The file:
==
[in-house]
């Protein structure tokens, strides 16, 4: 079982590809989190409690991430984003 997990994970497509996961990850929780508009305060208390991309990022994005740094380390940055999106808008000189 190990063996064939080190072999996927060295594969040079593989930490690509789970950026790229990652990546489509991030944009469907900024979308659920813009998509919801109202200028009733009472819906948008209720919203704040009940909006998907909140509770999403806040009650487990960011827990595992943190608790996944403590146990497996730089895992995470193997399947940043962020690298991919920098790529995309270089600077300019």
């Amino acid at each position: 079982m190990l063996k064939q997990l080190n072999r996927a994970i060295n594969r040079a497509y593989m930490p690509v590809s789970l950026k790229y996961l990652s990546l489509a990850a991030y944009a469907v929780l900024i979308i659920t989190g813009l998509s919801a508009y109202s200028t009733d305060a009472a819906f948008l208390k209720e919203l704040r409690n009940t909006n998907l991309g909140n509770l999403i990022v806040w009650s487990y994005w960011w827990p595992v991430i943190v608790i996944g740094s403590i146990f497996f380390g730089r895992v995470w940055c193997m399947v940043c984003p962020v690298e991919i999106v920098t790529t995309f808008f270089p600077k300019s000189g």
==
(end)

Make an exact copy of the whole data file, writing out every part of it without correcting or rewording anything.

[in-house]
């Protein structure tokens, strides 16, 4: 079982590809989190409690991430984003 997990994970497509996961990850929780508009305060208390991309990022994005740094380390940055999106808008000189 190990063996064939080190072999996927060295594969040079593989930490690509789970950026790229990652990546489509991030944009469907900024979308659920813009998509919801109202200028009733009472819906948008209720919203704040009940909006998907909140509770999403806040009650487990960011827990595992943190608790996944403590146990497996730089895992995470193997399947940043962020690298991919920098790529995309270089600077300019």
């Amino acid at each position: 079982m190990l063996k064939q997990l080190n072999r996927a994970i060295n594969r040079a497509y593989m930490p690509v590809s789970l950026k790229y996961l990652s990546l489509a990850a991030y944009a469907v929780l900024i979308i659920t989190g813009l998509s919801a508009y109202s200028t009733d305060a009472a819906f948008l208390k209720e919203l704040r409690n009940t909006n998907l991309g909140n509770l999403i990022v806040w009650s487990y994005w960011w827990p595992v991430i943190v608790i996944g740094s403590i146990f497996f380390g730089r895992v995470w940055c193997m399947v940043c984003p962020v690298e991919i999106v920098t790529t995309f808008f270089p600077k300019s000189g």